Cast: Shaun Evans Endeavour, Roger Allam DI Fred Thursday, Anton Lesser Ch Supt Reginald Bright, Sean Rigby PC Strange, Jack Laskey DS Peter Jakes, James Bradshaw Dr Max Debryn, Abigail Thaw Dorothea Frazil, Caroline O’Neill Joan Thursday

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Endeavour series 2 – punch-ups and romance await

ITV had a press launch for series two of Endeavour yesterday, and if the opening film is anything to go by the drama gets better as it goes along and will pack a few fascinating new storylines.

There will be four two-hour films in the series, starting with Trove, which picks up four months after the traumatic events for Endeavour at the end of the last series.

The year is now 1966 and Endeavour is immediately, and perhaps too quickly, pitched into a major case, featuring a young woman’s disappearance and a murder. It’s a beautifully produced film, made all the more sombre by the use of Brahms’s Ein deutches Requiem, but this being the Sixties, My Boy Lollipop also pops up.

Shaun Evans – ‘Endeavour is evolving’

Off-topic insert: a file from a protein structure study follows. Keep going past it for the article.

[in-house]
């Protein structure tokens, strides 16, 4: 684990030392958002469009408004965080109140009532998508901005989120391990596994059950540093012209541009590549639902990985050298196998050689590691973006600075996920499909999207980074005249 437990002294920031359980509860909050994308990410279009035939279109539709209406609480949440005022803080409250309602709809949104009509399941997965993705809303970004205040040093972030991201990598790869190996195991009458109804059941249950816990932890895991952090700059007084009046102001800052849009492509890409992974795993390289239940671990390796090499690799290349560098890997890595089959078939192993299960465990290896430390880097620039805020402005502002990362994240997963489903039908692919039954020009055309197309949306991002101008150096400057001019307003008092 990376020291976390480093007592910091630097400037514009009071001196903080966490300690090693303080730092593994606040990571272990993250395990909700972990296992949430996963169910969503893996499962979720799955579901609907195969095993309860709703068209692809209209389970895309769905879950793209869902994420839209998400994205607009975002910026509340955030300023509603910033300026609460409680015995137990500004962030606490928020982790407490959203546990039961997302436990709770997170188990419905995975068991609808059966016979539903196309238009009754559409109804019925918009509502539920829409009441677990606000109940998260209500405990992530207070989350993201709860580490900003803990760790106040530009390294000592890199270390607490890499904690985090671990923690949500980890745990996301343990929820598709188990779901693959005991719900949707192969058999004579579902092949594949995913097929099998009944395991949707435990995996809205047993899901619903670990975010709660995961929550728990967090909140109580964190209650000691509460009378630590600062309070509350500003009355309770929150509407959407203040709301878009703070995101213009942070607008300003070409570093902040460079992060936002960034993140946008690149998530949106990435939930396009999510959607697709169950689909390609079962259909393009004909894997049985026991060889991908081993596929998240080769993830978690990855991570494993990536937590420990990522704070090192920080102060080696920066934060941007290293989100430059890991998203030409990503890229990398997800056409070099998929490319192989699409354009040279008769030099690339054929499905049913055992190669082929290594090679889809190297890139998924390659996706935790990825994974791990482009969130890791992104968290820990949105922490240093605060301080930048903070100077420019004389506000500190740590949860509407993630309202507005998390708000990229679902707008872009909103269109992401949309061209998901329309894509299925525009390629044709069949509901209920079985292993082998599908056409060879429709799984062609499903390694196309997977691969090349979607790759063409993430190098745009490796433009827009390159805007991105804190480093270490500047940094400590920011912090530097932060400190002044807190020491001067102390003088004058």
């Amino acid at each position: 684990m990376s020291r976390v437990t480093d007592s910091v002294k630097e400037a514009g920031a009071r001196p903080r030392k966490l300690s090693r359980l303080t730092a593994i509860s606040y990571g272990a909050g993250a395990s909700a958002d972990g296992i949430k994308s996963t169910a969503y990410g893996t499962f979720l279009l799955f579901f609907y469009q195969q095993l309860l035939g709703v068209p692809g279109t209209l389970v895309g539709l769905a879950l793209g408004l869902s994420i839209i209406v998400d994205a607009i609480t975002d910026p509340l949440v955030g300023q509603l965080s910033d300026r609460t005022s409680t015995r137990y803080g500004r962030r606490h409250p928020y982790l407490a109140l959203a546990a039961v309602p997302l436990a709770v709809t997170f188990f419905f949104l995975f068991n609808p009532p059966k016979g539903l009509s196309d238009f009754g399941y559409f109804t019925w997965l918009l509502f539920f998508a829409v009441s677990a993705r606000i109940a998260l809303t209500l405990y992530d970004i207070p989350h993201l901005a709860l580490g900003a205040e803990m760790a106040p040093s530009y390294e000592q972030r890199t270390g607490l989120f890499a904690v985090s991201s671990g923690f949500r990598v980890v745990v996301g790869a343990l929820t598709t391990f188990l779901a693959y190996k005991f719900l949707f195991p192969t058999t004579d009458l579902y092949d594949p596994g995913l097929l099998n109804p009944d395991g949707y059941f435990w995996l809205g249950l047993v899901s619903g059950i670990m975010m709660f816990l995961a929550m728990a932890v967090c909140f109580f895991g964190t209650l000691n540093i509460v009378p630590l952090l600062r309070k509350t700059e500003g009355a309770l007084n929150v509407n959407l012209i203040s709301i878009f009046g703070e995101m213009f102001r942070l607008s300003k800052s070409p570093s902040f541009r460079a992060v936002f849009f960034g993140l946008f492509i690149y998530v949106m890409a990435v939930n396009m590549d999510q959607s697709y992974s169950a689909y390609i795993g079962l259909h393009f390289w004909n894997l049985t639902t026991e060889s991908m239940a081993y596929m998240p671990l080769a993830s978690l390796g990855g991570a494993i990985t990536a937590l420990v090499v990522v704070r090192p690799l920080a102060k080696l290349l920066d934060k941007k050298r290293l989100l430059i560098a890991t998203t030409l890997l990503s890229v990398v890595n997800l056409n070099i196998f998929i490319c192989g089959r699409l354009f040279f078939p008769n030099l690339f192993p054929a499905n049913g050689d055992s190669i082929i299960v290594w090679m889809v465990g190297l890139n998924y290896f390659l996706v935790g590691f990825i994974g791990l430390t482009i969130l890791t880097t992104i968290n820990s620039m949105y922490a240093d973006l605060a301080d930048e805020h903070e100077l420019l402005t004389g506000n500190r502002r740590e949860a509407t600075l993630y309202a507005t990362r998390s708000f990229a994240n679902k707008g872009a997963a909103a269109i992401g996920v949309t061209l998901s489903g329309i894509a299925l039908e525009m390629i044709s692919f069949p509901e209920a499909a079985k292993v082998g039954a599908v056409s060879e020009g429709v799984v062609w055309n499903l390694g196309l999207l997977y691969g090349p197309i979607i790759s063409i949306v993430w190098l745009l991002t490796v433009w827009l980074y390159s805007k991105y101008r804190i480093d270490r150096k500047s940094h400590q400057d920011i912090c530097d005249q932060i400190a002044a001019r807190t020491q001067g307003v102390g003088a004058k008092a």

Shaun Evans was at the launch to talk about the new series and said, ‘At the beginning Endeavour is thinking, Is this the right place for me, am I in the right job? The great thing is that Endeavour is evolving.’

And Roger Allam, who plays Endeavour’s detective boss Thursday, added, ‘This series starts with Endevour coming back to Cowley station having been wounded and also having had the death of his father at the end of the last series. So I think there’s concern on Thursday’s part about whether he’s going to be as sharp and imaginative as he was. Here was someone who had a particular way of working that wasn’t usual in the police, but that was a very good ability to have in your police station, that imagination and intelligence. So his concern whether Endeavour will get back to that.’

Endeavour takes a lot of physical punishment in the opener, and Thursday is revealed to be handy with his fists. On the bright side for Endeavour, it appears love could be in the air.